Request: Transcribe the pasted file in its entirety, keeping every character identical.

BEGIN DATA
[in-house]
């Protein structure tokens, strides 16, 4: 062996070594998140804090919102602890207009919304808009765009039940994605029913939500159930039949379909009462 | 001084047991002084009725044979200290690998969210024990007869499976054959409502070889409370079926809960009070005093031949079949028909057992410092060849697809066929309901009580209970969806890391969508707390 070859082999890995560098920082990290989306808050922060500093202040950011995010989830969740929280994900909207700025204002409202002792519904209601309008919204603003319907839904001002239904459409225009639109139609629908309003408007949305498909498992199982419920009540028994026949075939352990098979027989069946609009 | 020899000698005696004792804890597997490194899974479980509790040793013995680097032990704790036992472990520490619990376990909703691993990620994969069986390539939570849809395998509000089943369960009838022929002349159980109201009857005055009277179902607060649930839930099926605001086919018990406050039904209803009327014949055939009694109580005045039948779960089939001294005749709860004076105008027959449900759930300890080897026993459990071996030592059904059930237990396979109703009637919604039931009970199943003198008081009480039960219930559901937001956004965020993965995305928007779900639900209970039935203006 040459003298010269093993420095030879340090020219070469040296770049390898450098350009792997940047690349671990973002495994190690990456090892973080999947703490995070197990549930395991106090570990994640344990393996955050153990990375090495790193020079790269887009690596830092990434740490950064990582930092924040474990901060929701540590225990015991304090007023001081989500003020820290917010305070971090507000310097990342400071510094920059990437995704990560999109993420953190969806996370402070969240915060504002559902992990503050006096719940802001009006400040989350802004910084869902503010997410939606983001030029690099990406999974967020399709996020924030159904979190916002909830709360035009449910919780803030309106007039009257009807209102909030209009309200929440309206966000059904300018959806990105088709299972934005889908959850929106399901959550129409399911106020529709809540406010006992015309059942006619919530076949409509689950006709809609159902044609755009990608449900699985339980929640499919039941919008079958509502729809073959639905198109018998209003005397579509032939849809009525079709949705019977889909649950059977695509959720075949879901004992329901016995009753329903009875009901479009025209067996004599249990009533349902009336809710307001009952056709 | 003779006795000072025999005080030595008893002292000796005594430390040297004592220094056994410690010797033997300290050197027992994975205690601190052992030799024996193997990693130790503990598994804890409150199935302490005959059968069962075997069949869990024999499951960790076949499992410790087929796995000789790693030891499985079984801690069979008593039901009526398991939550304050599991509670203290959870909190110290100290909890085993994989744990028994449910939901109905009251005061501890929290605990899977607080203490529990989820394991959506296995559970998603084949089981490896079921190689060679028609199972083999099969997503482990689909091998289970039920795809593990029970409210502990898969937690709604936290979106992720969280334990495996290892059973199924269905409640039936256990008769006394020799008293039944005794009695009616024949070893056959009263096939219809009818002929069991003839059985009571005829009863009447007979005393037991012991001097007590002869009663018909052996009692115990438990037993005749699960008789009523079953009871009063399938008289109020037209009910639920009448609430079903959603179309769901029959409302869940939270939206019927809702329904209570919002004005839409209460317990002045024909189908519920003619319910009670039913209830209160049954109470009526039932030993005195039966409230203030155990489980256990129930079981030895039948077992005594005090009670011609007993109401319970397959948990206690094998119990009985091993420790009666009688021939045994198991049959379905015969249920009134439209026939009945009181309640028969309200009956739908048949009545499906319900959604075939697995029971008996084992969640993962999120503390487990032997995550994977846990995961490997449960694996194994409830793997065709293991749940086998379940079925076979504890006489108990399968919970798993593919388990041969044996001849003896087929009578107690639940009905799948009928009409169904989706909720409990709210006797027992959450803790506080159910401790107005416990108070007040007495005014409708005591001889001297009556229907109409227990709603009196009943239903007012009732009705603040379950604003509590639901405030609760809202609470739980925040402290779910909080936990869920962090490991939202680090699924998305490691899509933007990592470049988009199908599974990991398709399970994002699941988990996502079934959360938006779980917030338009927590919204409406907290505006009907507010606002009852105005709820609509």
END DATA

[in-house]
């Protein structure tokens, strides 16, 4: 062996070594998140804090919102602890207009919304808009765009039940994605029913939500159930039949379909009462 | 001084047991002084009725044979200290690998969210024990007869499976054959409502070889409370079926809960009070005093031949079949028909057992410092060849697809066929309901009580209970969806890391969508707390 070859082999890995560098920082990290989306808050922060500093202040950011995010989830969740929280994900909207700025204002409202002792519904209601309008919204603003319907839904001002239904459409225009639109139609629908309003408007949305498909498992199982419920009540028994026949075939352990098979027989069946609009 | 020899000698005696004792804890597997490194899974479980509790040793013995680097032990704790036992472990520490619990376990909703691993990620994969069986390539939570849809395998509000089943369960009838022929002349159980109201009857005055009277179902607060649930839930099926605001086919018990406050039904209803009327014949055939009694109580005045039948779960089939001294005749709860004076105008027959449900759930300890080897026993459990071996030592059904059930237990396979109703009637919604039931009970199943003198008081009480039960219930559901937001956004965020993965995305928007779900639900209970039935203006 040459003298010269093993420095030879340090020219070469040296770049390898450098350009792997940047690349671990973002495994190690990456090892973080999947703490995070197990549930395991106090570990994640344990393996955050153990990375090495790193020079790269887009690596830092990434740490950064990582930092924040474990901060929701540590225990015991304090007023001081989500003020820290917010305070971090507000310097990342400071510094920059990437995704990560999109993420953190969806996370402070969240915060504002559902992990503050006096719940802001009006400040989350802004910084869902503010997410939606983001030029690099990406999974967020399709996020924030159904979190916002909830709360035009449910919780803030309106007039009257009807209102909030209009309200929440309206966000059904300018959806990105088709299972934005889908959850929106399901959550129409399911106020529709809540406010006992015309059942006619919530076949409509689950006709809609159902044609755009990608449900699985339980929640499919039941919008079958509502729809073959639905198109018998209003005397579509032939849809009525079709949705019977889909649950059977695509959720075949879901004992329901016995009753329903009875009901479009025209067996004599249990009533349902009336809710307001009952056709 | 003779006795000072025999005080030595008893002292000796005594430390040297004592220094056994410690010797033997300290050197027992994975205690601190052992030799024996193997990693130790503990598994804890409150199935302490005959059968069962075997069949869990024999499951960790076949499992410790087929796995000789790693030891499985079984801690069979008593039901009526398991939550304050599991509670203290959870909190110290100290909890085993994989744990028994449910939901109905009251005061501890929290605990899977607080203490529990989820394991959506296995559970998603084949089981490896079921190689060679028609199972083999099969997503482990689909091998289970039920795809593990029970409210502990898969937690709604936290979106992720969280334990495996290892059973199924269905409640039936256990008769006394020799008293039944005794009695009616024949070893056959009263096939219809009818002929069991003839059985009571005829009863009447007979005393037991012991001097007590002869009663018909052996009692115990438990037993005749699960008789009523079953009871009063399938008289109020037209009910639920009448609430079903959603179309769901029959409302869940939270939206019927809702329904209570919002004005839409209460317990002045024909189908519920003619319910009670039913209830209160049954109470009526039932030993005195039966409230203030155990489980256990129930079981030895039948077992005594005090009670011609007993109401319970397959948990206690094998119990009985091993420790009666009688021939045994198991049959379905015969249920009134439209026939009945009181309640028969309200009956739908048949009545499906319900959604075939697995029971008996084992969640993962999120503390487990032997995550994977846990995961490997449960694996194994409830793997065709293991749940086998379940079925076979504890006489108990399968919970798993593919388990041969044996001849003896087929009578107690639940009905799948009928009409169904989706909720409990709210006797027992959450803790506080159910401790107005416990108070007040007495005014409708005591001889001297009556229907109409227990709603009196009943239903007012009732009705603040379950604003509590639901405030609760809202609470739980925040402290779910909080936990869920962090490991939202680090699924998305490691899509933007990592470049988009199908599974990991398709399970994002699941988990996502079934959360938006779980917030338009927590919204409406907290505006009907507010606002009852105005709820609509």